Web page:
You know what, I love being a community manager. I love the challenges, I love the opportunities, and I love the diversity of application and work. There are of course some frustrating elements, and one of these frustrating elements is the pre-conceived perspectives that some people have about this kind of work, and to make matters worse, the things that some community managers do to compound the situation. One such example, but one in which no specific community manager is at fault, but has been something of an endemic voice is that community is vastly free-form and immeasurable.
Don’t get me wrong, community is very much a soft science. It is about relationships, it is about connections, and most importantly it is about trust. When there are no relationships, no connections and no trust, community managers tend to start looking for jobs as taxi drivers.
A soft science though does not mean though that there is an excuse to just assume the world is a big analogue blur that we can only measure and assess by licking a finger and lifting it to the breeze. A key trick in being an effective community leader is to discover the mechanics of your community, and understand how to assess and measure them.
When Daniel and Jorge both came onto my team, the thing I said to both of them on day one was that I always wanted them to explore two key areas as part of their work – developing strategy and the mechanics behind that strategy. This is core to everything that we do – we have a strategic plan, goals, deadlines, and a range of graphs measuring our work that would look really freaking awesome in the war room from Wargames. Alas, about as good as we have is Jorge’s second flat-screen. We use these metrics to assess our work and the health of the community.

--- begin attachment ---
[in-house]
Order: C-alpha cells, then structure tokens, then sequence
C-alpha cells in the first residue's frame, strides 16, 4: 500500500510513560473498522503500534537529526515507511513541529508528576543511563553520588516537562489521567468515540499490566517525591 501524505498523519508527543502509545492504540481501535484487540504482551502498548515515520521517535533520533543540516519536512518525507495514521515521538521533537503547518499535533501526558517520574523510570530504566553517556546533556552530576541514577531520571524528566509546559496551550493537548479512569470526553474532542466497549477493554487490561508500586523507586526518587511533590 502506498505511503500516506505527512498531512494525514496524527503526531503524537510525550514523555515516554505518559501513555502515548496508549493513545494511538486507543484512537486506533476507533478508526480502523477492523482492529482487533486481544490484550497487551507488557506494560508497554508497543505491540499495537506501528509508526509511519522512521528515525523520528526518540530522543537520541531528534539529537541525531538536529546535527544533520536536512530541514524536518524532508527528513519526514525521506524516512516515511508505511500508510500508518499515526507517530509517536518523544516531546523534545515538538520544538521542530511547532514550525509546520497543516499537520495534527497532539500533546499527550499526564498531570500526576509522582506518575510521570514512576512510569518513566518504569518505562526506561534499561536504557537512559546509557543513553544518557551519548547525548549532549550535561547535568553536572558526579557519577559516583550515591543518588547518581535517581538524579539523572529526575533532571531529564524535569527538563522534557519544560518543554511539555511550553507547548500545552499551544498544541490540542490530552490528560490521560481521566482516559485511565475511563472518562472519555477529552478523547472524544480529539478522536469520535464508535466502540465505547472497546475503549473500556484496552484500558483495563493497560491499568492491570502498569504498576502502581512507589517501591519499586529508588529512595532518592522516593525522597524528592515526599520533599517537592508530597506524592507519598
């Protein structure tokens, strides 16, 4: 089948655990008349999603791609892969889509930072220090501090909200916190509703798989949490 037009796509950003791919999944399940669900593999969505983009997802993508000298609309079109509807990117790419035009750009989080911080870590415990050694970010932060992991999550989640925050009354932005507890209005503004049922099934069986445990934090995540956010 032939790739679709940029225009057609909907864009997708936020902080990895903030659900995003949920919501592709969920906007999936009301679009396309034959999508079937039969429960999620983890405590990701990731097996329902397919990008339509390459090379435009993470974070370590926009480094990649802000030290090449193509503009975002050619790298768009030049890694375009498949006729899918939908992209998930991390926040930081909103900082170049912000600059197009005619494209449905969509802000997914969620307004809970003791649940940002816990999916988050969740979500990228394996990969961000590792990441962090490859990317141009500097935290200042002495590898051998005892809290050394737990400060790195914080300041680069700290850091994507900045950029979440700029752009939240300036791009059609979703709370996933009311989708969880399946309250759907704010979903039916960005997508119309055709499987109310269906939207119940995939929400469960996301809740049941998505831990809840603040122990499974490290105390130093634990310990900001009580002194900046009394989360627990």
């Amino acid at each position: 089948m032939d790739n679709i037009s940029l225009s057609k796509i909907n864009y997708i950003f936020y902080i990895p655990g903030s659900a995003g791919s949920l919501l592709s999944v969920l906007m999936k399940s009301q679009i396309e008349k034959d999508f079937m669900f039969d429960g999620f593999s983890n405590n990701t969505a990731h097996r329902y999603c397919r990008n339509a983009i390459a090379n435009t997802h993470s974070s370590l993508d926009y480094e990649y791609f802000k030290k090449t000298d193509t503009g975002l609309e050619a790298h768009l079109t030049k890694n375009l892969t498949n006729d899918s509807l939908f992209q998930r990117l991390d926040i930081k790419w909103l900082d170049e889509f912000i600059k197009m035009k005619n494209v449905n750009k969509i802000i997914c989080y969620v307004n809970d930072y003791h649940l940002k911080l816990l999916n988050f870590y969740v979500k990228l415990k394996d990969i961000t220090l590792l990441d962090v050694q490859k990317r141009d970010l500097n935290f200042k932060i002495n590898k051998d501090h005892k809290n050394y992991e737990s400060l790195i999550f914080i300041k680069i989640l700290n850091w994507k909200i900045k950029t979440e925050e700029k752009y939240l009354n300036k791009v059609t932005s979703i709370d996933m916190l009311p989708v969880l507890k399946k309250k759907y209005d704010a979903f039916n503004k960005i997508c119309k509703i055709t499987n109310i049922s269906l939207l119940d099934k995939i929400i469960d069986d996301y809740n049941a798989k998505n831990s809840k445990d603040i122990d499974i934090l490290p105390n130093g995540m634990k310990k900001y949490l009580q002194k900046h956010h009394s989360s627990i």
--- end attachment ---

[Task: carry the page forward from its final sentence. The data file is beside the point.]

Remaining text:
A typical example is the upstream report in Launchpad which we are readying for beta right now – I will have more details on this soon when it is complete. The upstream report shows a bunch of upstream projects, the number of open bugs, the number of bugs with upstream activities (this means the bug is likely to be an upstream bug), and the number of bugs with upstream watches (a known upstream bug that is linked to the Ubuntu bug). This provides us with useful data for which upstreams need most focus. We are currently getting some additional features into the report for colour coding, sorting the results and removing dupes. Bugs are a metric, they are a mechanic – they are the nuts and bolts of the software development process, and we measure them closely.
A huge amount of community management is the soft science, but I urge everyone out there to think about the mechanics. Think about the things you can assess, the things you can measure, and use them as a means to identify if your community is healthy and growing and being effective in the ways that you want it to be.